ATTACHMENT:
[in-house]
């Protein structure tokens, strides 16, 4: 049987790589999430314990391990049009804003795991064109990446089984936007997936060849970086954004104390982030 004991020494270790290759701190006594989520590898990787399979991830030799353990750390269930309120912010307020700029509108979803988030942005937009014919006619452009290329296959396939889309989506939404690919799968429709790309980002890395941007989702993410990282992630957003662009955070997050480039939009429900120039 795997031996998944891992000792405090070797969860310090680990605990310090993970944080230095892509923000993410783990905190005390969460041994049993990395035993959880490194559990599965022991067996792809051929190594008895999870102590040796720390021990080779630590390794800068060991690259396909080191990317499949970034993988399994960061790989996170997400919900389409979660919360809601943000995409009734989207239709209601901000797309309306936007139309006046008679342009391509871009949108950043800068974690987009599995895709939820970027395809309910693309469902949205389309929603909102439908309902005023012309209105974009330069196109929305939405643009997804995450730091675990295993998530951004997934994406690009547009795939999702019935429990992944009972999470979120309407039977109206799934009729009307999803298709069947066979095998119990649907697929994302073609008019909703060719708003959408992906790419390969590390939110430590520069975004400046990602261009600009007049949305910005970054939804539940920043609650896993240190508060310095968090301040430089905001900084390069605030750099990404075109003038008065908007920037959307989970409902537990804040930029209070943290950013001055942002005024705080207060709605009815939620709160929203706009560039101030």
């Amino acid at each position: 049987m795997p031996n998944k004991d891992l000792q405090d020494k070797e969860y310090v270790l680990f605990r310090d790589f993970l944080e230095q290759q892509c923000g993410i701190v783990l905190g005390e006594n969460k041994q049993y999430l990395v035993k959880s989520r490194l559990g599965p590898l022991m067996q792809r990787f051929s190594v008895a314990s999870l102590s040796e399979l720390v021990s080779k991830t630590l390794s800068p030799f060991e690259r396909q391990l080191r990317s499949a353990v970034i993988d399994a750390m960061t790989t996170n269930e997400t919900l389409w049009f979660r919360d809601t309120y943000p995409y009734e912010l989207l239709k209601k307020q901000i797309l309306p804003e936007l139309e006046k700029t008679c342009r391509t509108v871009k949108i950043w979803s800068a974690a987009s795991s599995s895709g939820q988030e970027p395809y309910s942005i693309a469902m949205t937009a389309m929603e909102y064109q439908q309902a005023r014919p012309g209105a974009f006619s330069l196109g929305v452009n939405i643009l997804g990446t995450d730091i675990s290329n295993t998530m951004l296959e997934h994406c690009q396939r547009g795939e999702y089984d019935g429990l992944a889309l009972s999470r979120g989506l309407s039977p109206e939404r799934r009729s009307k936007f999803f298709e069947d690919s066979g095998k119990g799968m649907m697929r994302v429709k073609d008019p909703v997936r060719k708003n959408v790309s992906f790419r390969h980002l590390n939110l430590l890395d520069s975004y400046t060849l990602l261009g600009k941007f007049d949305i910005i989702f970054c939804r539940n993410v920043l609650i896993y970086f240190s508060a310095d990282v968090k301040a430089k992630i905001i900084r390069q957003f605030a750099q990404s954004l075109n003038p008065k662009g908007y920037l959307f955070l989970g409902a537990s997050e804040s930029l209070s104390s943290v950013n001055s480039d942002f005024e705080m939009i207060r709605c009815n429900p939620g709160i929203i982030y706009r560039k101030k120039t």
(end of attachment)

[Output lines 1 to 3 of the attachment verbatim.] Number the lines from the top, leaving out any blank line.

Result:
[in-house]
């Protein structure tokens, strides 16, 4: 049987790589999430314990391990049009804003795991064109990446089984936007997936060849970086954004104390982030 004991020494270790290759701190006594989520590898990787399979991830030799353990750390269930309120912010307020700029509108979803988030942005937009014919006619452009290329296959396939889309989506939404690919799968429709790309980002890395941007989702993410990282992630957003662009955070997050480039939009429900120039 795997031996998944891992000792405090070797969860310090680990605990310090993970944080230095892509923000993410783990905190005390969460041994049993990395035993959880490194559990599965022991067996792809051929190594008895999870102590040796720390021990080779630590390794800068060991690259396909080191990317499949970034993988399994960061790989996170997400919900389409979660919360809601943000995409009734989207239709209601901000797309309306936007139309006046008679342009391509871009949108950043800068974690987009599995895709939820970027395809309910693309469902949205389309929603909102439908309902005023012309209105974009330069196109929305939405643009997804995450730091675990295993998530951004997934994406690009547009795939999702019935429990992944009972999470979120309407039977109206799934009729009307999803298709069947066979095998119990649907697929994302073609008019909703060719708003959408992906790419390969590390939110430590520069975004400046990602261009600009007049949305910005970054939804539940920043609650896993240190508060310095968090301040430089905001900084390069605030750099990404075109003038008065908007920037959307989970409902537990804040930029209070943290950013001055942002005024705080207060709605009815939620709160929203706009560039101030």
């Amino acid at each position: 049987m795997p031996n998944k004991d891992l000792q405090d020494k070797e969860y310090v270790l680990f605990r310090d790589f993970l944080e230095q290759q892509c923000g993410i701190v783990l905190g005390e006594n969460k041994q049993y999430l990395v035993k959880s989520r490194l559990g599965p590898l022991m067996q792809r990787f051929s190594v008895a314990s999870l102590s040796e399979l720390v021990s080779k991830t630590l390794s800068p030799f060991e690259r396909q391990l080191r990317s499949a353990v970034i993988d399994a750390m960061t790989t996170n269930e997400t919900l389409w049009f979660r919360d809601t309120y943000p995409y009734e912010l989207l239709k209601k307020q901000i797309l309306p804003e936007l139309e006046k700029t008679c342009r391509t509108v871009k949108i950043w979803s800068a974690a987009s795991s599995s895709g939820q988030e970027p395809y309910s942005i693309a469902m949205t937009a389309m929603e909102y064109q439908q309902a005023r014919p012309g209105a974009f006619s330069l196109g929305v452009n939405i643009l997804g990446t995450d730091i675990s290329n295993t998530m951004l296959e997934h994406c690009q396939r547009g795939e999702y089984d019935g429990l992944a889309l009972s999470r979120g989506l309407s039977p109206e939404r799934r009729s009307k936007f999803f298709e069947d690919s066979g095998k119990g799968m649907m697929r994302v429709k073609d008019p909703v997936r060719k708003n959408v790309s992906f790419r390969h980002l590390n939110l430590l890395d520069s975004y400046t060849l990602l261009g600009k941007f007049d949305i910005i989702f970054c939804r539940n993410v920043l609650i896993y970086f240190s508060a310095d990282v968090k301040a430089k992630i905001i900084r390069q957003f605030a750099q990404s954004l075109n003038p008065k662009g908007y920037l959307f955070l989970g409902a537990s997050e804040s930029l209070s104390s943290v950013n001055s480039d942002f005024e705080m939009i207060r709605c009815n429900p939620g709160i929203i982030y706009r560039k101030k120039t």